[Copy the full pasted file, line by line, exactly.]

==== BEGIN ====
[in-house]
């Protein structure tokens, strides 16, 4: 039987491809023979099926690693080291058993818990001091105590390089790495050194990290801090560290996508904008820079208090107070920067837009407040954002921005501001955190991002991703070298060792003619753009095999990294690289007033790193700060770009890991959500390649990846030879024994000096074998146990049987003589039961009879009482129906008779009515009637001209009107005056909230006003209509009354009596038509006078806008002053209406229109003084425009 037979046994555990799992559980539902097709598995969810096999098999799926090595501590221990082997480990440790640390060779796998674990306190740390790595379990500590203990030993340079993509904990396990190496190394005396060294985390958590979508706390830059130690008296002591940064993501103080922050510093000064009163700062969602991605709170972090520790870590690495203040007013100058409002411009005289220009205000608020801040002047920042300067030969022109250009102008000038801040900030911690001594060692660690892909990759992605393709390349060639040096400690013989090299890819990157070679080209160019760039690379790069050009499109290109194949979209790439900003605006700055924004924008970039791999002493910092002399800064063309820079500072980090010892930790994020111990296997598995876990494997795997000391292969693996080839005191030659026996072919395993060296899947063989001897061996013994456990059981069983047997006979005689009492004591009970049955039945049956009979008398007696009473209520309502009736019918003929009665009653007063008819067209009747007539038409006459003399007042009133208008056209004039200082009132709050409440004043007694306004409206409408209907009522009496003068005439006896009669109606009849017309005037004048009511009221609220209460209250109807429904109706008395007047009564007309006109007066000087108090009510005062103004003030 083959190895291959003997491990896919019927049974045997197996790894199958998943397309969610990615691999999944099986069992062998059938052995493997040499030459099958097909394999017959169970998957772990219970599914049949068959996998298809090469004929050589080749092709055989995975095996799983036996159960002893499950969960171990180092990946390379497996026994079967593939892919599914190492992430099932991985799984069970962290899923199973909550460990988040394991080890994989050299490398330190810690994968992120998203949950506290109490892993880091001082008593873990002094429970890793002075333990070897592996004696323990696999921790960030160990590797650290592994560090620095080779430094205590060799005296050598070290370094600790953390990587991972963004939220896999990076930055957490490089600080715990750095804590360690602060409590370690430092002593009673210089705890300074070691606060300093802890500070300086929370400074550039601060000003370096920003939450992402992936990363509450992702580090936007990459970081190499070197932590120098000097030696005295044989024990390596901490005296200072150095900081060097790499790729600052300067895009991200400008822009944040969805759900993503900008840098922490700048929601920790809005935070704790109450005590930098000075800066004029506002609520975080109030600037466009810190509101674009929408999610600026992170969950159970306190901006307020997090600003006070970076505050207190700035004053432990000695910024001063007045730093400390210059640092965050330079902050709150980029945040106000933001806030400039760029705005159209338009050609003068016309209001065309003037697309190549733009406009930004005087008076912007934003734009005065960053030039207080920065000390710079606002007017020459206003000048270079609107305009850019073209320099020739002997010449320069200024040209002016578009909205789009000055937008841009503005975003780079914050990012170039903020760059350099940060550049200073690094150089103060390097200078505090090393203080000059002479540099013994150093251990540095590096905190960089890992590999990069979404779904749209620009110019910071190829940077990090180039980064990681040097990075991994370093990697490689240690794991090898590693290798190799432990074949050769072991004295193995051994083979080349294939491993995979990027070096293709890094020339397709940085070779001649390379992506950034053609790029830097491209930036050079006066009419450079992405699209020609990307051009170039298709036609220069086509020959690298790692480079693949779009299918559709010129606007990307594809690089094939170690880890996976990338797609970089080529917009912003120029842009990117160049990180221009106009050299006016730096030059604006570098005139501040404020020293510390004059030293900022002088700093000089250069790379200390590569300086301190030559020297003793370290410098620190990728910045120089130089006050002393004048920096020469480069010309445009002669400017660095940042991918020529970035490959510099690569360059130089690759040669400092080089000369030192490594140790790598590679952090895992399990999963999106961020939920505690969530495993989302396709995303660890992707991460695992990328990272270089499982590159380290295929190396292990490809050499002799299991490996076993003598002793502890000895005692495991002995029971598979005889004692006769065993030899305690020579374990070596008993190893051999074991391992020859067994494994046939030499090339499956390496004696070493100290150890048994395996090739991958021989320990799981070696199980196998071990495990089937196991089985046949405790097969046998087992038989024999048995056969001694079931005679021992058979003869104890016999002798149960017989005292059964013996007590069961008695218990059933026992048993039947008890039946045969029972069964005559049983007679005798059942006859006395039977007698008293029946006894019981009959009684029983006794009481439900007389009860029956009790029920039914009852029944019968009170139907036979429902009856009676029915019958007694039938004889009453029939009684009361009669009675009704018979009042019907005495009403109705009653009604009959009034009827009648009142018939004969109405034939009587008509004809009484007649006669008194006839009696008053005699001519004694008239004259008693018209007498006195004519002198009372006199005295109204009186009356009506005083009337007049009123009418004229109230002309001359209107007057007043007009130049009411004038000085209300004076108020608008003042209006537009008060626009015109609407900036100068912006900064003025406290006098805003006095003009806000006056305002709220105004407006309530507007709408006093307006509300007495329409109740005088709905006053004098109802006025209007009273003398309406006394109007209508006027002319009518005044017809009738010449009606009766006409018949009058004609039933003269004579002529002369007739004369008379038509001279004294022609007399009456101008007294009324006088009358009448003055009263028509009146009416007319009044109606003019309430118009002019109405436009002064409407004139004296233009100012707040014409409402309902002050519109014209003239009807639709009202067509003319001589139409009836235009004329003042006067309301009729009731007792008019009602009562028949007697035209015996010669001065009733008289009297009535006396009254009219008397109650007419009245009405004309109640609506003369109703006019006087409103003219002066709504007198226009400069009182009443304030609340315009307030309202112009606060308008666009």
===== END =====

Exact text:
[in-house]
């Protein structure tokens, strides 16, 4: 039987491809023979099926690693080291058993818990001091105590390089790495050194990290801090560290996508904008820079208090107070920067837009407040954002921005501001955190991002991703070298060792003619753009095999990294690289007033790193700060770009890991959500390649990846030879024994000096074998146990049987003589039961009879009482129906008779009515009637001209009107005056909230006003209509009354009596038509006078806008002053209406229109003084425009 037979046994555990799992559980539902097709598995969810096999098999799926090595501590221990082997480990440790640390060779796998674990306190740390790595379990500590203990030993340079993509904990396990190496190394005396060294985390958590979508706390830059130690008296002591940064993501103080922050510093000064009163700062969602991605709170972090520790870590690495203040007013100058409002411009005289220009205000608020801040002047920042300067030969022109250009102008000038801040900030911690001594060692660690892909990759992605393709390349060639040096400690013989090299890819990157070679080209160019760039690379790069050009499109290109194949979209790439900003605006700055924004924008970039791999002493910092002399800064063309820079500072980090010892930790994020111990296997598995876990494997795997000391292969693996080839005191030659026996072919395993060296899947063989001897061996013994456990059981069983047997006979005689009492004591009970049955039945049956009979008398007696009473209520309502009736019918003929009665009653007063008819067209009747007539038409006459003399007042009133208008056209004039200082009132709050409440004043007694306004409206409408209907009522009496003068005439006896009669109606009849017309005037004048009511009221609220209460209250109807429904109706008395007047009564007309006109007066000087108090009510005062103004003030 083959190895291959003997491990896919019927049974045997197996790894199958998943397309969610990615691999999944099986069992062998059938052995493997040499030459099958097909394999017959169970998957772990219970599914049949068959996998298809090469004929050589080749092709055989995975095996799983036996159960002893499950969960171990180092990946390379497996026994079967593939892919599914190492992430099932991985799984069970962290899923199973909550460990988040394991080890994989050299490398330190810690994968992120998203949950506290109490892993880091001082008593873990002094429970890793002075333990070897592996004696323990696999921790960030160990590797650290592994560090620095080779430094205590060799005296050598070290370094600790953390990587991972963004939220896999990076930055957490490089600080715990750095804590360690602060409590370690430092002593009673210089705890300074070691606060300093802890500070300086929370400074550039601060000003370096920003939450992402992936990363509450992702580090936007990459970081190499070197932590120098000097030696005295044989024990390596901490005296200072150095900081060097790499790729600052300067895009991200400008822009944040969805759900993503900008840098922490700048929601920790809005935070704790109450005590930098000075800066004029506002609520975080109030600037466009810190509101674009929408999610600026992170969950159970306190901006307020997090600003006070970076505050207190700035004053432990000695910024001063007045730093400390210059640092965050330079902050709150980029945040106000933001806030400039760029705005159209338009050609003068016309209001065309003037697309190549733009406009930004005087008076912007934003734009005065960053030039207080920065000390710079606002007017020459206003000048270079609107305009850019073209320099020739002997010449320069200024040209002016578009909205789009000055937008841009503005975003780079914050990012170039903020760059350099940060550049200073690094150089103060390097200078505090090393203080000059002479540099013994150093251990540095590096905190960089890992590999990069979404779904749209620009110019910071190829940077990090180039980064990681040097990075991994370093990697490689240690794991090898590693290798190799432990074949050769072991004295193995051994083979080349294939491993995979990027070096293709890094020339397709940085070779001649390379992506950034053609790029830097491209930036050079006066009419450079992405699209020609990307051009170039298709036609220069086509020959690298790692480079693949779009299918559709010129606007990307594809690089094939170690880890996976990338797609970089080529917009912003120029842009990117160049990180221009106009050299006016730096030059604006570098005139501040404020020293510390004059030293900022002088700093000089250069790379200390590569300086301190030559020297003793370290410098620190990728910045120089130089006050002393004048920096020469480069010309445009002669400017660095940042991918020529970035490959510099690569360059130089690759040669400092080089000369030192490594140790790598590679952090895992399990999963999106961020939920505690969530495993989302396709995303660890992707991460695992990328990272270089499982590159380290295929190396292990490809050499002799299991490996076993003598002793502890000895005692495991002995029971598979005889004692006769065993030899305690020579374990070596008993190893051999074991391992020859067994494994046939030499090339499956390496004696070493100290150890048994395996090739991958021989320990799981070696199980196998071990495990089937196991089985046949405790097969046998087992038989024999048995056969001694079931005679021992058979003869104890016999002798149960017989005292059964013996007590069961008695218990059933026992048993039947008890039946045969029972069964005559049983007679005798059942006859006395039977007698008293029946006894019981009959009684029983006794009481439900007389009860029956009790029920039914009852029944019968009170139907036979429902009856009676029915019958007694039938004889009453029939009684009361009669009675009704018979009042019907005495009403109705009653009604009959009034009827009648009142018939004969109405034939009587008509004809009484007649006669008194006839009696008053005699001519004694008239004259008693018209007498006195004519002198009372006199005295109204009186009356009506005083009337007049009123009418004229109230002309001359209107007057007043007009130049009411004038000085209300004076108020608008003042209006537009008060626009015109609407900036100068912006900064003025406290006098805003006095003009806000006056305002709220105004407006309530507007709408006093307006509300007495329409109740005088709905006053004098109802006025209007009273003398309406006394109007209508006027002319009518005044017809009738010449009606009766006409018949009058004609039933003269004579002529002369007739004369008379038509001279004294022609007399009456101008007294009324006088009358009448003055009263028509009146009416007319009044109606003019309430118009002019109405436009002064409407004139004296233009100012707040014409409402309902002050519109014209003239009807639709009202067509003319001589139409009836235009004329003042006067309301009729009731007792008019009602009562028949007697035209015996010669001065009733008289009297009535006396009254009219008397109650007419009245009405004309109640609506003369109703006019006087409103003219002066709504007198226009400069009182009443304030609340315009307030309202112009606060308008666009």